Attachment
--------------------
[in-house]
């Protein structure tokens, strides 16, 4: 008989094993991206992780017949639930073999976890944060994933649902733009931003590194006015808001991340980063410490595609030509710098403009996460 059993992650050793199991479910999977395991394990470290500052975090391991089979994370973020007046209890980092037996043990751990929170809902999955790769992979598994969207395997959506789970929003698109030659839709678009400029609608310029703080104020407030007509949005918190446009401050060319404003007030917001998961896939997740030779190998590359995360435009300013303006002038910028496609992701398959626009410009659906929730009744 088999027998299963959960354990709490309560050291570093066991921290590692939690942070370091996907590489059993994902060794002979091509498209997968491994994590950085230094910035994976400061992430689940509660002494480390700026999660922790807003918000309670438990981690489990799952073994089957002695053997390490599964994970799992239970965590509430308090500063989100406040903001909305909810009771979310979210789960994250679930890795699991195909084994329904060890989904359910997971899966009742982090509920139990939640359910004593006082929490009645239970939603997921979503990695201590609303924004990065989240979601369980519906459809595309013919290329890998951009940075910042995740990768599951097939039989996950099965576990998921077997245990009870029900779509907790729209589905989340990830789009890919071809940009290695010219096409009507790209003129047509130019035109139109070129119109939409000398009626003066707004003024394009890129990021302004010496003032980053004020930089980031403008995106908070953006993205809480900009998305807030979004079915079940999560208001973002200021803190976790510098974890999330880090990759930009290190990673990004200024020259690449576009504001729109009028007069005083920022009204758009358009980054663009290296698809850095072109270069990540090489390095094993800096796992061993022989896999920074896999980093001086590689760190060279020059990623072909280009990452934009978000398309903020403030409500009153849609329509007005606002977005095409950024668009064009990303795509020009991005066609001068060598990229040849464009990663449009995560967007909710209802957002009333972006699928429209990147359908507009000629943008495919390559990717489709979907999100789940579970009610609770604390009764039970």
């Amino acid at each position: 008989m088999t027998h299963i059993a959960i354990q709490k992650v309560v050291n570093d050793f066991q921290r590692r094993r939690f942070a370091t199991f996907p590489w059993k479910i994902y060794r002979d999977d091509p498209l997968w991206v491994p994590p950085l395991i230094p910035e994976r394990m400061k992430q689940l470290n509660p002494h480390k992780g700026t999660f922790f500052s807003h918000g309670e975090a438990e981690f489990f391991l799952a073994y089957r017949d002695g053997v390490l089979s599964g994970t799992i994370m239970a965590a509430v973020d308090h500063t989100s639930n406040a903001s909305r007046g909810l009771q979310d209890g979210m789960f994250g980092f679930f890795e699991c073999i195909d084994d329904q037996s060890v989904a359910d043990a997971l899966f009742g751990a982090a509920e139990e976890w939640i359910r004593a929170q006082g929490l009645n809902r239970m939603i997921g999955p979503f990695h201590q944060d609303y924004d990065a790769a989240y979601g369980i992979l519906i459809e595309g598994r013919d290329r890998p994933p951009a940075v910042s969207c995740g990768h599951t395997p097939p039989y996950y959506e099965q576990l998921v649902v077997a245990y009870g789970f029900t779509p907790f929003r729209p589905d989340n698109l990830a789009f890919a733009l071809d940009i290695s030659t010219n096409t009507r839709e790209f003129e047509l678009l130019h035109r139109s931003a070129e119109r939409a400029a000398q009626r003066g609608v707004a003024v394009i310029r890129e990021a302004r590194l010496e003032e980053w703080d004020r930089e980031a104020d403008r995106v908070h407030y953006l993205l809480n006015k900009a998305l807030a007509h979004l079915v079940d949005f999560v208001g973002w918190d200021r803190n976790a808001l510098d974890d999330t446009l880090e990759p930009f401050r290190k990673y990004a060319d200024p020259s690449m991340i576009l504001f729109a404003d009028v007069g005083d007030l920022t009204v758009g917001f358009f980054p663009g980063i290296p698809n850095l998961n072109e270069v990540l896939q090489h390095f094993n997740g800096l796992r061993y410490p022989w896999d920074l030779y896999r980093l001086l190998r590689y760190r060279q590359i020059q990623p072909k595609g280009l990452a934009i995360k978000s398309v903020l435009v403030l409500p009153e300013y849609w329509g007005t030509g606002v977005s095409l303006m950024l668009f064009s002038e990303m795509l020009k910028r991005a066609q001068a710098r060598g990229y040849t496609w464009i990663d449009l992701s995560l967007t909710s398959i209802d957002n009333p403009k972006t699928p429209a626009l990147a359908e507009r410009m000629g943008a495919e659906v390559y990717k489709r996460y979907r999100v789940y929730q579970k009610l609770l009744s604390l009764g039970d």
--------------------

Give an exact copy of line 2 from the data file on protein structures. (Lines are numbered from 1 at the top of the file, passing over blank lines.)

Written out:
């Protein structure tokens, strides 16, 4: 008989094993991206992780017949639930073999976890944060994933649902733009931003590194006015808001991340980063410490595609030509710098403009996460 059993992650050793199991479910999977395991394990470290500052975090391991089979994370973020007046209890980092037996043990751990929170809902999955790769992979598994969207395997959506789970929003698109030659839709678009400029609608310029703080104020407030007509949005918190446009401050060319404003007030917001998961896939997740030779190998590359995360435009300013303006002038910028496609992701398959626009410009659906929730009744 088999027998299963959960354990709490309560050291570093066991921290590692939690942070370091996907590489059993994902060794002979091509498209997968491994994590950085230094910035994976400061992430689940509660002494480390700026999660922790807003918000309670438990981690489990799952073994089957002695053997390490599964994970799992239970965590509430308090500063989100406040903001909305909810009771979310979210789960994250679930890795699991195909084994329904060890989904359910997971899966009742982090509920139990939640359910004593006082929490009645239970939603997921979503990695201590609303924004990065989240979601369980519906459809595309013919290329890998951009940075910042995740990768599951097939039989996950099965576990998921077997245990009870029900779509907790729209589905989340990830789009890919071809940009290695010219096409009507790209003129047509130019035109139109070129119109939409000398009626003066707004003024394009890129990021302004010496003032980053004020930089980031403008995106908070953006993205809480900009998305807030979004079915079940999560208001973002200021803190976790510098974890999330880090990759930009290190990673990004200024020259690449576009504001729109009028007069005083920022009204758009358009980054663009290296698809850095072109270069990540090489390095094993800096796992061993022989896999920074896999980093001086590689760190060279020059990623072909280009990452934009978000398309903020403030409500009153849609329509007005606002977005095409950024668009064009990303795509020009991005066609001068060598990229040849464009990663449009995560967007909710209802957002009333972006699928429209990147359908507009000629943008495919390559990717489709979907999100789940579970009610609770604390009764039970």